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Background of the Invention

This invention relates to a portable ski wax applicator of the type having a well in which solid wax is liquified or melted by means of a heating element, and having manually operable means for depositing liquid wax from the well onto a ski surface and spreading the wax on the surface.

Portable ski wax applicators of the foregoing type have been disclosed in prior U. S. Patent Nos.
3,950,105; 3,968,345; 3,988,070; and 4,065,214.
The prior applicators have one or more shortcomings, including no valve control over wax flow from the applicator, no drip control where a valve is employed to control wax flow, susceptibility to splashing of hot wax, absence of means for guiding the applicator in use, and others. U. S.
Patent No. 3,385,954 discloses an electrically-heated wax-melting tool for encaustic painting, which incorporates a valve element in the tip of a hot wax dispensing spout, but otherwise is not well-adapted for use as a ski wax applicator. U.S. Patent No. 3,912,902 discloses a device for heating wax once applied, the device having means for guiding its movement along a ski, but the device is lacking in means for applying the wax.

Summary of the Invention

An important object of the invention is to provide a portable ski wax applicator of the above-described type, which is non-splashing and incorporates valve control over liquid wax flow while eliminating dripping, to avoid in any way depositing hot wax on the user or adjacent objects, or in excess quantities on a ski surface being waxed.

Another object is to provide such an applicator constructed for metering quantities of liquid wax onto a ski surface and then spreading the wax on the surface, in separate and independent procedures. An accompanying object is to provide an applicator with which liquid wax is applied to the ski surface and then spread on the surface in a single back and forth operation, which is both easy and effective.

An additional object is to provide a small and compact applicator having the foregoing characteristics, which is convenient in use and readily packed and carried about. Other objects include the provision of an applicator which overcomes the above-described shortcomings of the prior art and provides advantages thereover.

The portable ski wax applicator in accordance with the invention includes a container having heat-conductive walls defining a wax-receiving well and a removable cover rendering the container substantially splash-proof in normal use, the walls including a flat bottom wall and an end wall extending obliquely from the bottom wall and having an orifice extending therethrough, valve means extending through, the orifice and projecting outwardly from the end wall, spring means urging the valve means outwardly to close the orifice, whereby pressure exerted on the outer end of the valve means serves to meter liquid wax from the well through the orifice and to the exterior of the end wall, an electrical heating element mounted on the container for heating the walls and liquifying wax contained in the well when energized, and a handle connected to the container and adapted to be grasped manually for moving the applicator along a ski surface with the end wall generally parallel to the surface while pressing the outer end of the valve means against the surface to deposit liquid wax thereon, and then for moving the applicator along the surface with the bottom wall adjacent to and generally parallel to the surface for spreading the deposited wax on the surface.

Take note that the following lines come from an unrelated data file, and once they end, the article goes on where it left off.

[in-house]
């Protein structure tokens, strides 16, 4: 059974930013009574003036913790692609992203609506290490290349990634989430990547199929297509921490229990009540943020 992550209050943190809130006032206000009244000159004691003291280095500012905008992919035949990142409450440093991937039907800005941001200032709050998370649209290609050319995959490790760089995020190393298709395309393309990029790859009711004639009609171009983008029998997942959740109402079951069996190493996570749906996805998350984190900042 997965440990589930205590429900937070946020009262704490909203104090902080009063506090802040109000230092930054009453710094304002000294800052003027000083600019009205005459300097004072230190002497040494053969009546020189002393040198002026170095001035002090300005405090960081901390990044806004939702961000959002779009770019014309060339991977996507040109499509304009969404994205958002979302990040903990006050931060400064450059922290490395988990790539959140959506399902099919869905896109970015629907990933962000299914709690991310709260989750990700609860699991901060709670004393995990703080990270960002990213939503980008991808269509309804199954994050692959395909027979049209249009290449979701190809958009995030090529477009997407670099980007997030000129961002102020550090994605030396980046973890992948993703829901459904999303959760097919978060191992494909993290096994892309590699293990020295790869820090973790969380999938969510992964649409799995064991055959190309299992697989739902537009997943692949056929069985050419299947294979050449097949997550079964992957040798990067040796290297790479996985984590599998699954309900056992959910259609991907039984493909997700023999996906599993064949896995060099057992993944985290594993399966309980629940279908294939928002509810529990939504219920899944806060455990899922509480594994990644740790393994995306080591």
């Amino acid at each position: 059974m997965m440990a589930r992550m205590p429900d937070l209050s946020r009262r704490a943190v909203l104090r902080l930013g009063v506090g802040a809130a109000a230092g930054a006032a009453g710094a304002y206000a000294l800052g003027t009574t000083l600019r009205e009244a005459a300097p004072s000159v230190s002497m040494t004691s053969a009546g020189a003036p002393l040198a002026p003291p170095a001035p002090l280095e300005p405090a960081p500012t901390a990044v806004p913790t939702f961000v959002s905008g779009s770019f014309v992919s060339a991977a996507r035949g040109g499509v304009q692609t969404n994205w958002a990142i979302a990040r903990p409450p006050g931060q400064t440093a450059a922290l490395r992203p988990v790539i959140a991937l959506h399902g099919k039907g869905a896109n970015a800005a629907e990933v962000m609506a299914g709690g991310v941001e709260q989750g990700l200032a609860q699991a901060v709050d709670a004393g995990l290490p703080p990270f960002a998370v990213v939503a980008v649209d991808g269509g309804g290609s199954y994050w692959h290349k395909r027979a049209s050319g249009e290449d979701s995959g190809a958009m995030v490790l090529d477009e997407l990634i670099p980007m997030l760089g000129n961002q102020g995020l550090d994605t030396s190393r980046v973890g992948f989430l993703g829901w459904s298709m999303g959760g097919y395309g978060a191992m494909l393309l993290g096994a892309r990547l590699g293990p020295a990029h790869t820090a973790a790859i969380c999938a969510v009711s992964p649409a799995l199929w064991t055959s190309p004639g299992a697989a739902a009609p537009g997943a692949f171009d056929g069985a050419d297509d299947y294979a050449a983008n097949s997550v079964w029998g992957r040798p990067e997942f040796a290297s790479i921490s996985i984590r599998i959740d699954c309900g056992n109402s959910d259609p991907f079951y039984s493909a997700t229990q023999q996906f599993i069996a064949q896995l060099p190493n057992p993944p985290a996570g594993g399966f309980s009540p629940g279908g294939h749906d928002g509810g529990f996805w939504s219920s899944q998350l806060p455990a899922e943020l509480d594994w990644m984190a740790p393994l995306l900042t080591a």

Brief Description of the Drawings

The drawing illustrate, without limitation thereto, a preferred embodiment of the invention, which accomplishes the foregoing and other objects, advantages, and functions. In the drawings, like parts are identified by like reference symbols in each of the views, and:

FIGURE 1 is a top plan view of an applicator in accordance with the invention, illustrating the applicator in its relation to the bottom surface of a snow ski to be waxed, and also illustrating in phantom lines an alternative position of a cover and a handle of the applicator;

FIG. 2 is a side elevation of the applicator;

FIG. 3 is an end elevation of the applicator, as viewed from what is termed herein the front end of the applicator;

FIG. 4 is a bottom plan view of the applicator;

FIG. 5 is a top plan view of the cover of the app licator;

FIG. 6 is a top plan view of the applicator, with the cover and the handle removed;

FIG. 7 is an enlarged fragmentary sectional view of the applicator, taken substantially on line 7- -7 of FIG. 6;

FIG. 8 is a view on a reduced scale of the applicator, having a part broken away, as it appears while being moved manually over the bottom surface of the ski, shown fragmentarily and in section, for the purpose of depositing liquid wax on the surface; and

FIG. 9 is a view on a similar scale, with a part of the applicator broken away and the ski shown fragmentarily, illustrating the applicator being
moved manually for the purpose of spreading the wax on the bottom surface of the ski.

Description of the Preferred Embodiment

Referring to the drawings, a portable ski wax applicator 10 constitutes a preferred embodiment of the invention. The applicator 10 includes a container 12 having mounted thereon valve means 14 (FIG. 7), spring means 16 (FIG. 6), an electrical resistance heating element 18 (FIG. 2), and a handle 20. One type of snow ski 22 with which the applicator 10 may be used is illustrated in FIGS. 1, 8 and 9.
The illustrative ski 22 includes a bottom or running surface 24, which is formed by a relatively thick plastic layer 26 bounded by a metal runner 28. The layer 26 and the runner 28 are secured to a ski body 30, which in the illustrative embodiment is formed of wood.